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First Flight From Tokyo Since Earthquake Arrives At O’Hare

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Alex Parker reunites with her boyfriend, Thomas Brown, at O'Hare Airport. (CBS)

Alex Parker reunites with her boyfriend, Thomas Brown, at O’Hare Airport. (CBS)

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CHICAGO (CBS) - Americans arrived at O’Hare Airport on the first flight from Tokyo since the earthquake hit Japan.

CBS2’s Mike Parker heard some of the stories from those who were there when the earth shook and people began to die. Their stories also tell of the courage of the Japanese people.

Alex Parker reunited with her boyfriend Thomas Brown from Bridgeman, Michigan as he stepped off United flight 882 from Tokyo. As she hugged and kissed him, Brown said, “I think she’s better now.”

Brown is back after spending nine weeks working for General Electric at the troubled Fukushima nuclear power plant. His assignment ended just before the quake hit and the plant was plunged into a state of emergency.

Brown is optimistic about the nuclear operation.

“Sounds like everything is still okay and there’s just going to be a lot of checks to make sure everyone is safe,” he said.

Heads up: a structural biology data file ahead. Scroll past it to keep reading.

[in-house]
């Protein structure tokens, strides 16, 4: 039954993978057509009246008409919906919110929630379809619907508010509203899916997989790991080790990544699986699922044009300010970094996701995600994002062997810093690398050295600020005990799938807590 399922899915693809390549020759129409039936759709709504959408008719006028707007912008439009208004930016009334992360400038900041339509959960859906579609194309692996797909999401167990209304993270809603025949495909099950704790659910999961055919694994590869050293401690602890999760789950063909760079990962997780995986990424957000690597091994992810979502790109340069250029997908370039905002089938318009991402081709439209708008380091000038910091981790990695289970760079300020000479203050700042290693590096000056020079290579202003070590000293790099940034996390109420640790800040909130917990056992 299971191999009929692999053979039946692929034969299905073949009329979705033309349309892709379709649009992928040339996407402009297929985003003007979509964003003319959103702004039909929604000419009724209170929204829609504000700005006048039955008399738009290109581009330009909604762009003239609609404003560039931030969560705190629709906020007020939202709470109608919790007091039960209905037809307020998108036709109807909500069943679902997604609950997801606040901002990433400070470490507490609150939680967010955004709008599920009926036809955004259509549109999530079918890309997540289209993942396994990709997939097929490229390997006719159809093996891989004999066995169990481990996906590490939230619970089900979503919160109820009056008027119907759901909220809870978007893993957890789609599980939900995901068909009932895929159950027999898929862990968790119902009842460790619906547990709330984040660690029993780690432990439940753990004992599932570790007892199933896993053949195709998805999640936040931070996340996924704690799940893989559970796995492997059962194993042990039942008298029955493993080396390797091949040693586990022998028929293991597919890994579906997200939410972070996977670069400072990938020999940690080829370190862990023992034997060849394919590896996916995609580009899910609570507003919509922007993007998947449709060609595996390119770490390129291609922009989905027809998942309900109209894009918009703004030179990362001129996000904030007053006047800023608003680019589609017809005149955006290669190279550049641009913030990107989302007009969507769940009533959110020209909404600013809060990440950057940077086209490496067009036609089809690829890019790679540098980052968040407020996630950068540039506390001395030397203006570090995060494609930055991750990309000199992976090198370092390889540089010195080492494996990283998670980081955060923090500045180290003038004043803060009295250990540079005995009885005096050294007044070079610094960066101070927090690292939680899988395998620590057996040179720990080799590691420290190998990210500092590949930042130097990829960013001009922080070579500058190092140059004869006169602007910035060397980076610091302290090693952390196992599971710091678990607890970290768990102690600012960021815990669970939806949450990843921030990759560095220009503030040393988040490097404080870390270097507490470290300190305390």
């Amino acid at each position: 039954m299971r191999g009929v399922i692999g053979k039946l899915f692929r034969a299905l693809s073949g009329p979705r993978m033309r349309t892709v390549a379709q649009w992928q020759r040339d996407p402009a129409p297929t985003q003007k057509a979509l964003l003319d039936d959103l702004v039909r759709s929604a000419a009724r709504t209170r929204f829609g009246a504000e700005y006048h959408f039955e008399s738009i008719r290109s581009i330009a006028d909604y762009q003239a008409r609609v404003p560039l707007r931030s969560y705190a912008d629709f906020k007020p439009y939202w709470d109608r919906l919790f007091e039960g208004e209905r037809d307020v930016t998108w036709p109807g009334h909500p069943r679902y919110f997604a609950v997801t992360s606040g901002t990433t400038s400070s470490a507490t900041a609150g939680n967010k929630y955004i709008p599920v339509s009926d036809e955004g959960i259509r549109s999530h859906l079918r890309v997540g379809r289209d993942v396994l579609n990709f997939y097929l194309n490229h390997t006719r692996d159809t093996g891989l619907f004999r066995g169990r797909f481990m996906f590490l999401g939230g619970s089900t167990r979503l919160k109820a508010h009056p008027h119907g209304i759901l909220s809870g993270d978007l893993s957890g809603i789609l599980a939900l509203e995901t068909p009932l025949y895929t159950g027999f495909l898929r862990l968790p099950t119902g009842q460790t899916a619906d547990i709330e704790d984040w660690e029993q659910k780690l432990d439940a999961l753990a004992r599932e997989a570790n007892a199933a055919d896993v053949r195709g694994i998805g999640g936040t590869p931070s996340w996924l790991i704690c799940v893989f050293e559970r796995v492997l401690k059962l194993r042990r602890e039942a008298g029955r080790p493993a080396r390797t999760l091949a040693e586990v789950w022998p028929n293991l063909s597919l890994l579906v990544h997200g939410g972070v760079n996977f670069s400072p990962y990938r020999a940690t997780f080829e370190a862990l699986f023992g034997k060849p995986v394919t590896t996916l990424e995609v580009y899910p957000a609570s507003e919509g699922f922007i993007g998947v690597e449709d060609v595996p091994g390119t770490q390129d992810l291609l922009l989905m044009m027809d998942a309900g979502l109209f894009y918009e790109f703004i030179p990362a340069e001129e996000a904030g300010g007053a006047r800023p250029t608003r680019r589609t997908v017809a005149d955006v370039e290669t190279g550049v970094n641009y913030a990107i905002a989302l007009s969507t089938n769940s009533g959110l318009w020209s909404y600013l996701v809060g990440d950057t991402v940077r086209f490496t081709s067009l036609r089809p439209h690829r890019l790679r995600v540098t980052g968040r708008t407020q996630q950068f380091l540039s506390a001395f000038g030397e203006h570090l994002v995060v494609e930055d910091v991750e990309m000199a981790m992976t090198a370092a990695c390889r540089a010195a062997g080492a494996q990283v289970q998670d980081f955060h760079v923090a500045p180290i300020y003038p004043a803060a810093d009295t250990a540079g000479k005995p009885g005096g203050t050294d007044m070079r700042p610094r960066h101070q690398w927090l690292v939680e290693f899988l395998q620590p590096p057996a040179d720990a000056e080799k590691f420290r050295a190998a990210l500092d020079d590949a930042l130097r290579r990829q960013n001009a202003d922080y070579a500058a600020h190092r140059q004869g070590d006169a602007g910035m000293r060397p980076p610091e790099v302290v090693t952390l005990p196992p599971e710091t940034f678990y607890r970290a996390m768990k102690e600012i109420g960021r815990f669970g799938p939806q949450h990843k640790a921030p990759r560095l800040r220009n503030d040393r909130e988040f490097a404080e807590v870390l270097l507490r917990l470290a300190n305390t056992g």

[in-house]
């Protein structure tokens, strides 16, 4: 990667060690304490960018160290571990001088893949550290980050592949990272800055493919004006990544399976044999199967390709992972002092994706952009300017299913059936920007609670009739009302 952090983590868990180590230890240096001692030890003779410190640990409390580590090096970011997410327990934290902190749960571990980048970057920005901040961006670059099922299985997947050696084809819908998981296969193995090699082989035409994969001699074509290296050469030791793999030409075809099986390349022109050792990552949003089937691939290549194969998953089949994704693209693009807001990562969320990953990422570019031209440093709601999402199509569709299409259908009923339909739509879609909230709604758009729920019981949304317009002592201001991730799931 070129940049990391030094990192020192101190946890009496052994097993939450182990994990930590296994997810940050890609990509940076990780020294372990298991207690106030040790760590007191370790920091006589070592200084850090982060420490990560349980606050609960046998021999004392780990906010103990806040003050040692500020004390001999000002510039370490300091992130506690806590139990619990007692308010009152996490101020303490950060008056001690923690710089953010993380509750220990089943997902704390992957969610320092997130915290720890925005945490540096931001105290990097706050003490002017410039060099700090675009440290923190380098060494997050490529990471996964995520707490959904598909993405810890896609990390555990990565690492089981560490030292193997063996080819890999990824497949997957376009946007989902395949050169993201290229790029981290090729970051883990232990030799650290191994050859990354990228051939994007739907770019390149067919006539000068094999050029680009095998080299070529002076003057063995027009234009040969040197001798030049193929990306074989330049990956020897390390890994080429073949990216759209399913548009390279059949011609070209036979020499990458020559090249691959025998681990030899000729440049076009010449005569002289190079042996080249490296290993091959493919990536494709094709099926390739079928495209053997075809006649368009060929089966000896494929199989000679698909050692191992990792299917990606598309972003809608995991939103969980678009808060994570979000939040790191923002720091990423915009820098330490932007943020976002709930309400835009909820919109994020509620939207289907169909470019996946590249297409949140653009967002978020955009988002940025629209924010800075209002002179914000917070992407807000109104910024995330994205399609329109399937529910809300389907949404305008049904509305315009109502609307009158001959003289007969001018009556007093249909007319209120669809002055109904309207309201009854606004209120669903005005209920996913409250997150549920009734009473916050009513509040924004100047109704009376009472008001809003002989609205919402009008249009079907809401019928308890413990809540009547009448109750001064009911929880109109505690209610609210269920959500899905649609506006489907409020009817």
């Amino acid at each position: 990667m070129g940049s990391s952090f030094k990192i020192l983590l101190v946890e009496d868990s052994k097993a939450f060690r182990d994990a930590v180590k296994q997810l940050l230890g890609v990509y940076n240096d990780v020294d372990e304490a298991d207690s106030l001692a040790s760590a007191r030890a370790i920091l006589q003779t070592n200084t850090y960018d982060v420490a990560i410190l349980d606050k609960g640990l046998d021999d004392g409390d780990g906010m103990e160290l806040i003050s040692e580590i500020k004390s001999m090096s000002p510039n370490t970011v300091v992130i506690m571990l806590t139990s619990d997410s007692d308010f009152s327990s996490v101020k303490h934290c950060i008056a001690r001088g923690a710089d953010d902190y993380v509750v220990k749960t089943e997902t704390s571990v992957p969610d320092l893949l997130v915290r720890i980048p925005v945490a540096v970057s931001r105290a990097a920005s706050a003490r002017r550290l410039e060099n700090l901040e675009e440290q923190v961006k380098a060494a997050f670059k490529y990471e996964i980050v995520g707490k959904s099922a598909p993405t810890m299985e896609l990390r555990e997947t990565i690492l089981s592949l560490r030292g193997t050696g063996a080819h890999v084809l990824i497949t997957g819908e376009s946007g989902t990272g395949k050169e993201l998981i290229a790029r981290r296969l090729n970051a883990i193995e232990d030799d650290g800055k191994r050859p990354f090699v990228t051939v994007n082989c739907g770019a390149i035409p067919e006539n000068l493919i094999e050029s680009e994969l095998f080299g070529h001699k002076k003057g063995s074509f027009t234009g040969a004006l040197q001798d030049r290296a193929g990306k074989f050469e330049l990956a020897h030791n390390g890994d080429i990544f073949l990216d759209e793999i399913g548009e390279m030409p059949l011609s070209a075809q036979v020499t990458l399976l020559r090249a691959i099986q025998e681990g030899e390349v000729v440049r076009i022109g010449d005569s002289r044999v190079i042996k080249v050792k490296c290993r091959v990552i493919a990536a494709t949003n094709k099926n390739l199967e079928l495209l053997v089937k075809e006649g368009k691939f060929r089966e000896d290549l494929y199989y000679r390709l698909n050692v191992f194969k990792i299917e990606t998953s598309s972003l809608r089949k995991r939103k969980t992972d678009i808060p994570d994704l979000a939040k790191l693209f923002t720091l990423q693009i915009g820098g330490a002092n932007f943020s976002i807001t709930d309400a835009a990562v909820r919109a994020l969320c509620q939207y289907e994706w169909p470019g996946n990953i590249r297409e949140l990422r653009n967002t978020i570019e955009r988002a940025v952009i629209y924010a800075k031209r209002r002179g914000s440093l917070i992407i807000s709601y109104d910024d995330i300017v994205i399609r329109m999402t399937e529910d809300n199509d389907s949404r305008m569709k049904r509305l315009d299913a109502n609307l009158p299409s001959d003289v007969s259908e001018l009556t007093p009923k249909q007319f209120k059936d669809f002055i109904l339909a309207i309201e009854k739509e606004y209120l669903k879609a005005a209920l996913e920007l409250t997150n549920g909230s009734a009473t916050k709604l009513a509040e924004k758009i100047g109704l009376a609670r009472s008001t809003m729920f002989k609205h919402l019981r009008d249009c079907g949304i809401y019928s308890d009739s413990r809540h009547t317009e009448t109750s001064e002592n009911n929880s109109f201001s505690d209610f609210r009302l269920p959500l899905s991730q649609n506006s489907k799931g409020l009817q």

“We just have to hope and pray that everything’s okay and we get the rest of our crew back home.”

Some of the passengers getting off the flight declined to relive the past few days. Others wanted to share, including businessman Tom Gruger.

“We were on the sixth floor of an office building in downtown Tokyo, started to sway and we got under a table, then we finally ran out into the street.” Gruger said the experience was “overwhelming and humbling.”

Passenger August Astroch of Charlotte, N.C. said “The pilot made a couple of comments before we landed that we ought to be thinking about the people still back there, so I’m just glad to be here.”

Kevin Brady of northwest suburban Cary agreed with the pilot. “The experience for me was not important,” he said. “The Japanese people have really suffered. They’ve shown great character. As a society, they pull together in these things. It was really, really something to witness.”

Passenger Tony Tsai of New York was thrilled to be in Chicago. “So I’m safe,” he shouted. God bless me and God bless you and everybody.”

Michael Tate, who lives on Okinawa said that everyone in Japan “always talks about the big one.” He said this was probably close to it. “There was,” he said, “a lot of fear.”

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